Spey Fishing Reels

When it comes to the best Spey fishing reels and switch rod reels, I’m going to risk saying that any fly reel with an enclosed drag, and in a size that matches or balances your Spey rod will be fine.

The general rule of thumb is your fly reel should be 2 sizes bigger than the fly rod rating. This will allow for the thicker spey lines and the extra fly line backing.

The color of the fly reel is irrelevant.

While there are some expert and die-hard Spey guys who like click-and-pawl type fly reels (reels with no drag), I highly recommend a fly reel with a good smooth drag system. Based on my experience, most anglers will land a lot more fish with a smooth drag system.

Good Spey reel options are:

Great Lakes Spey Fishing Lines

Many great lakes steelhead rivers are smaller in size with average depths from 3 to 8 feet deep. The steelhead themselves are often deep, especially in the colder months and to catch these steelhead you are going to need bigger flies and heavier sink tips that get down fast.

The best fly line to use when Spey fishing for steelhead on great lakes rivers that are narrow and deeper is a Skagit fly line or skagit heads. Skagit lines are heavy and they allow anglers to throw heavy sinking tips a long way with ease. Skagit lines are best in water from 3 to 12 feet deep.

These Skagit shooting heads are the preferred choice for most anglers due to their ease in casting large flies and heavy sink tips. The length of these heads can vary from 11 to 29 feet, contingent on the specific line. They’re engineered to pair with a running line system, along with either a sinking or floating tip.

Tips like Mow tips, or Poly Leaders are usually sold as standalone items.

Anglers focusing on steelhead spey fishing tend to lean towards notably mid-lenght to longer shooting heads, while those in pursuit of trout prefer short heads.

I have found that Skagit lines are the easiest for new anglers to learn to cast and are my preferred line to use when I am guiding on most great lakes rivers.

Skagit Lines I Use:

Scandi Spey lines are another good option on wider shallower rivers that don’t require as heavy of a sink tip to get the fly down fast. The Scandi Spey lines are good for fishing in water that is less than 5 feet deep.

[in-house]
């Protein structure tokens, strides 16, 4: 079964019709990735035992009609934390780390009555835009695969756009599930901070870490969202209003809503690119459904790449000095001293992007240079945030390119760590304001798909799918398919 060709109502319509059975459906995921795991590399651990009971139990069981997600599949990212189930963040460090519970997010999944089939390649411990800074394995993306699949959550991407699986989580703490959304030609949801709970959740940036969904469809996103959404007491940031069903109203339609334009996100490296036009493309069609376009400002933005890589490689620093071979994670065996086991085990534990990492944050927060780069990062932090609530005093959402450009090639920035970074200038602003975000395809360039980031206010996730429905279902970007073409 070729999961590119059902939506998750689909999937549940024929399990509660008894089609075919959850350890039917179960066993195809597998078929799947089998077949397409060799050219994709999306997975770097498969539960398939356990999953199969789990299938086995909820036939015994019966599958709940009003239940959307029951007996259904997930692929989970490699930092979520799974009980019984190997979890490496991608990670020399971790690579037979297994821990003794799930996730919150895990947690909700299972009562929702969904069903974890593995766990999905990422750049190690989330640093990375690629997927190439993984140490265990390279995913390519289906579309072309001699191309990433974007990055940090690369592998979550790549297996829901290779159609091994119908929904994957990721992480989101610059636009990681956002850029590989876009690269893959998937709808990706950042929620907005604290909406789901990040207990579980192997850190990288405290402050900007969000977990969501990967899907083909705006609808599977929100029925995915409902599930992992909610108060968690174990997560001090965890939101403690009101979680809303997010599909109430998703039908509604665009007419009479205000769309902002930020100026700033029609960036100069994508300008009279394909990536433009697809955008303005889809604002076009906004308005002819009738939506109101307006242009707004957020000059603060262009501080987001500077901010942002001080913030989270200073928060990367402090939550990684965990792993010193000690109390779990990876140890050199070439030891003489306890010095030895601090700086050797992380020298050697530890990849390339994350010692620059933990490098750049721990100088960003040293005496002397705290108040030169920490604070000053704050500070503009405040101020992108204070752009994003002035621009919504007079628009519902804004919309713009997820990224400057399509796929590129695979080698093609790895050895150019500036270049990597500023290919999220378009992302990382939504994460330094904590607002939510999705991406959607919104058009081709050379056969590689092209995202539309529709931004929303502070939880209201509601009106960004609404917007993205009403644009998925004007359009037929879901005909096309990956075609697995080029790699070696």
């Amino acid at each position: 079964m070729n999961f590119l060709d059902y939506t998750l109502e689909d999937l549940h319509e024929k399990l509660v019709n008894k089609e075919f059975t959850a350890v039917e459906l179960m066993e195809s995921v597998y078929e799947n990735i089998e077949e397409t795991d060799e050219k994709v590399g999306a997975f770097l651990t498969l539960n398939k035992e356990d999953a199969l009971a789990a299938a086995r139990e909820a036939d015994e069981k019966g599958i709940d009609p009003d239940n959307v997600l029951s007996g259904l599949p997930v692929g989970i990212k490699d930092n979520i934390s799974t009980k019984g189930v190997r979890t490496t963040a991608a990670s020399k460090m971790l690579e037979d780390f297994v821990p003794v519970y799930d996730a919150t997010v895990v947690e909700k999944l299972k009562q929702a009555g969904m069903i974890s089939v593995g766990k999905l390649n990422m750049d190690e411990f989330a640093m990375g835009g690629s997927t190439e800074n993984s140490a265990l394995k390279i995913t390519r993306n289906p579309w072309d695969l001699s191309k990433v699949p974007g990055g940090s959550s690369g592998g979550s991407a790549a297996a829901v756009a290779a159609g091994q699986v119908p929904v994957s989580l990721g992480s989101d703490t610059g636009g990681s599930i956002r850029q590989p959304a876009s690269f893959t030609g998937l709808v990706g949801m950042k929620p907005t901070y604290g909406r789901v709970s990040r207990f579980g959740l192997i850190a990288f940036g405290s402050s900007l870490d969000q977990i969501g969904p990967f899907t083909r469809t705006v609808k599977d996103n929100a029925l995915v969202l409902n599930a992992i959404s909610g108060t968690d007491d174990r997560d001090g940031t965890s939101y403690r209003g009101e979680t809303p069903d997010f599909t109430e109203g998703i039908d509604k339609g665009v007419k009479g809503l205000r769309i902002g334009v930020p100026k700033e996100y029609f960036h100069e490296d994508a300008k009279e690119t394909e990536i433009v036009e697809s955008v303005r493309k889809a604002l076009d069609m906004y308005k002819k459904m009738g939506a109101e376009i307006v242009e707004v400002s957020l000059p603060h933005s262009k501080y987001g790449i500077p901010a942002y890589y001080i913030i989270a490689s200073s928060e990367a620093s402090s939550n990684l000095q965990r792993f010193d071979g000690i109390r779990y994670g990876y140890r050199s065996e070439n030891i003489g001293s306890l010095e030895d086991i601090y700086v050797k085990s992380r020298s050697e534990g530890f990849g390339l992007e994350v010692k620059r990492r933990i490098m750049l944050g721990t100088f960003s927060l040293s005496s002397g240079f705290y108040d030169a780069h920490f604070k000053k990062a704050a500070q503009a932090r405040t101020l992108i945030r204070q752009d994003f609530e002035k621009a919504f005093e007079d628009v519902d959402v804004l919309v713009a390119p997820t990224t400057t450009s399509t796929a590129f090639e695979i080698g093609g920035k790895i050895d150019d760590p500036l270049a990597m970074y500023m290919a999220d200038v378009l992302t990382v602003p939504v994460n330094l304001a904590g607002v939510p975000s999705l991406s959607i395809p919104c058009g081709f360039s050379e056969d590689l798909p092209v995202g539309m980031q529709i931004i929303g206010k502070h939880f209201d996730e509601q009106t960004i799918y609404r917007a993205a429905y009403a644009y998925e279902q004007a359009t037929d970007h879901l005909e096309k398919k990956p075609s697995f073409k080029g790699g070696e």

Good Scando lines include:

Traditional Spe lines are the least used lines around the great lakes and west coast however, they can be good when fishing shallower water with lighter flies. A good line for this is the Rio InTouch Long Head Spey Line.

Sink Tips For Spey Fishing For Steelhead

You will need to get yourself a 9 to 15-foot sink tip line. This length of sink tip should be good for most rods between 11 and 14 feet long.

For most mid-sized great lakes rivers that are 30 to 60 feet wide, I like to use sink tips between 10 and 12 feet long.

Because of the way the great lakes rivers are, with a combination of long deeper pools, some shallower runs, and pockets with boulders I prefer to use MOW tips to help me get my flies into tight spots.

For most mid-sized rivers of 30 to 60 feet wide, I find that a T-9 to a T-11 sink tip will work just fine.

On larger rivers over 60 feet wide that have good flow, a T-14 might be a better option, however, I prefer to use my mending technique with a T-11 to get my fly into the strike zone.

If possible, I prefer sink tips in darker colors like green, grey and black and I try to avoid lighter colored tips in tans, yellows, or whites.

Tippets For Great Lakes Spey Fishing

When steelhead fishing, I will mostly use a 3 to 5-foot 12-pound fluorocarbon leader attached to the end of the sink tip.

In dirtier water or when needing to get my fly deep quickly behind a boulder or in a pocket, I might drop down to a 2 feet tippet.

Best Flies For Spey Fishing Great Lakes Steelhead

Thicker or bulkier flies sink slower, and thinner flies sink faster so I have an assortment of big, medium, and smaller flies in my fly box. My average-sized fly is about 3 inches long.